2 ääni brenzi | Jun 19, 2021 |
Like the very best of historical fiction, this novel offers an epic story, following characters through entire lives, covering the full sweep of experience, and in this case, across much of the 20th-century world. Despite being a big rambling book, very little of it is wasted, and there are few dead ends or extraneous bits; it all feels essential, and I loved every bit of it. ( )
  RandyRasa | Jun 2, 2021 |
If you're into soap operas, you'll ADORE this rather long fiction book. But for me it was a great slog. Could have been two or three good books, but I admit to getting bored with all the extraneous (and meaningless) sleeping around by anybody and everybody. Sometimes it was hard to keep track of the plot because of the seesawing between early twentieth and twenty-first centuries. It wasn't my thing, but lots of others really enjoyed it.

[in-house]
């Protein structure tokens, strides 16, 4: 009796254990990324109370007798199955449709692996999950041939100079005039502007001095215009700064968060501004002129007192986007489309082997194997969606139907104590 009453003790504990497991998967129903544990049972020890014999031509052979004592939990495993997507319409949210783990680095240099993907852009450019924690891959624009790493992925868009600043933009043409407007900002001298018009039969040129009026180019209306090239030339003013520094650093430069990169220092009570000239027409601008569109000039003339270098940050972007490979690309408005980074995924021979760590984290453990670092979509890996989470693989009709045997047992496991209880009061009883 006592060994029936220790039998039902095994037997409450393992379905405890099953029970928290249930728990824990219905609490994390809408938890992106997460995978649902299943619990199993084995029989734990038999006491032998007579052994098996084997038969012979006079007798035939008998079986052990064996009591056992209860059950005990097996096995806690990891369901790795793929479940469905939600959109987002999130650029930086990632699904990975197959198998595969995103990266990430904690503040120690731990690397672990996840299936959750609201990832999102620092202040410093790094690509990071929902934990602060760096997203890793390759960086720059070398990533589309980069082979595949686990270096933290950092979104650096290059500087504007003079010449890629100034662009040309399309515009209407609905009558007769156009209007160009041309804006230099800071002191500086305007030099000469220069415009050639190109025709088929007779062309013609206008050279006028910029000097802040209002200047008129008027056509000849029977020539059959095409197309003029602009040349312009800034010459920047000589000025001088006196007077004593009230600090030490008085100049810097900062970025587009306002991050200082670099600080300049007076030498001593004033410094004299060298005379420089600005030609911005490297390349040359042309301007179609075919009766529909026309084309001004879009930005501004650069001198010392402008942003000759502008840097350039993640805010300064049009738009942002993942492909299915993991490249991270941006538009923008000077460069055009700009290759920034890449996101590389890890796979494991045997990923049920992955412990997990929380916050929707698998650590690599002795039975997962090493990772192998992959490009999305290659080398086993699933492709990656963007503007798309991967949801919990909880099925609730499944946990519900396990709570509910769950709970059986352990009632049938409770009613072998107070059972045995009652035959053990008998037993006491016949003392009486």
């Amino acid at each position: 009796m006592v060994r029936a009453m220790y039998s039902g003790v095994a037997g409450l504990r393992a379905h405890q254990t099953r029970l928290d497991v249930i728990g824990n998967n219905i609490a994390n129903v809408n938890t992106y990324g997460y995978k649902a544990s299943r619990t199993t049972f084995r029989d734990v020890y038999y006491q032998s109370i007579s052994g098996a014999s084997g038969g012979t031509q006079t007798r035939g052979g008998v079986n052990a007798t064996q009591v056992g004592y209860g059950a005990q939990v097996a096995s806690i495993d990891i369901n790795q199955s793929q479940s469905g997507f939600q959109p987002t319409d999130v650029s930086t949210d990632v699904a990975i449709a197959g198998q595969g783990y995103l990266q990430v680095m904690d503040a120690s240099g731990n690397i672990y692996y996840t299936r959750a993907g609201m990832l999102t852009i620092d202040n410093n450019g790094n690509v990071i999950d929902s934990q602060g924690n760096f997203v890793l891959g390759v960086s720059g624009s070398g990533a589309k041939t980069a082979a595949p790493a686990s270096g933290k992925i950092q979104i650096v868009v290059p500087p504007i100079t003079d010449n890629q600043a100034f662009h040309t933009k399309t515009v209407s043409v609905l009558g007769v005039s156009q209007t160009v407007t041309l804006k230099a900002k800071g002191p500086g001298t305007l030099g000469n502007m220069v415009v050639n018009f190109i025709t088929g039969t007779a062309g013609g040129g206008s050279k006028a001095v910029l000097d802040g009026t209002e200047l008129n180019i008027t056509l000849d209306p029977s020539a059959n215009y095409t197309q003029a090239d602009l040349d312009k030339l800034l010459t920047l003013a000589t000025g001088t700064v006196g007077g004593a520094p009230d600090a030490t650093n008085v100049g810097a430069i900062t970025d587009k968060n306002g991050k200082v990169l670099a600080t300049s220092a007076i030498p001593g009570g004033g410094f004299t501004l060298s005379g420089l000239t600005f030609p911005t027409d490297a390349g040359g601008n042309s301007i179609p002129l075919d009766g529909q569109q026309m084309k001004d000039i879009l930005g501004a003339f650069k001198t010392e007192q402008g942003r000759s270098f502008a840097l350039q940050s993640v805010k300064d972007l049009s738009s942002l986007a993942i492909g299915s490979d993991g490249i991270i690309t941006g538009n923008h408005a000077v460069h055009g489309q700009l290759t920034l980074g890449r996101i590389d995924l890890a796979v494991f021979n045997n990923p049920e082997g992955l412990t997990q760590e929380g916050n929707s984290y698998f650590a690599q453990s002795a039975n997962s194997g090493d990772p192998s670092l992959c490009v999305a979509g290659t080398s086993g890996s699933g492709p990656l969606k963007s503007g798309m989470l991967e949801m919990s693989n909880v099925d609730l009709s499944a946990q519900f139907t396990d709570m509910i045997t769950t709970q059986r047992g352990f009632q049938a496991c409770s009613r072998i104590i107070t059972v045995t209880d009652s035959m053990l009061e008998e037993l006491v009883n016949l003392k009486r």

I requested and received a free temporary ebook copy from Knopf Doubleday Publishing Group via NetGalley. ( )
  jetangen4571 | May 23, 2021 |
Do not be daunted by the page count of this book. This phenomenal story needs all of them! Wow!
The timeline alternates between Marian's intriguing and adventurous life, and the actress chosen to portray her in a current day film.
The story flows with a moderate paced ease while the expertly fleshed out characters and amazing details kept me spellbound for hours. Covering fifty years of changes in history, travel, loss, war, love - this book is a sweeping lifetime adventure.
The time period, politics and world events are well researched and so wonderfully crafted into Maria's story it's hard to believe this is fiction. I particularly liked the intertwining of the modern day actress uncovering of the missing pieces of Marian's story as she was researching her role. It really pulled the entire plot together making this book a spectacular read. I highly recommend!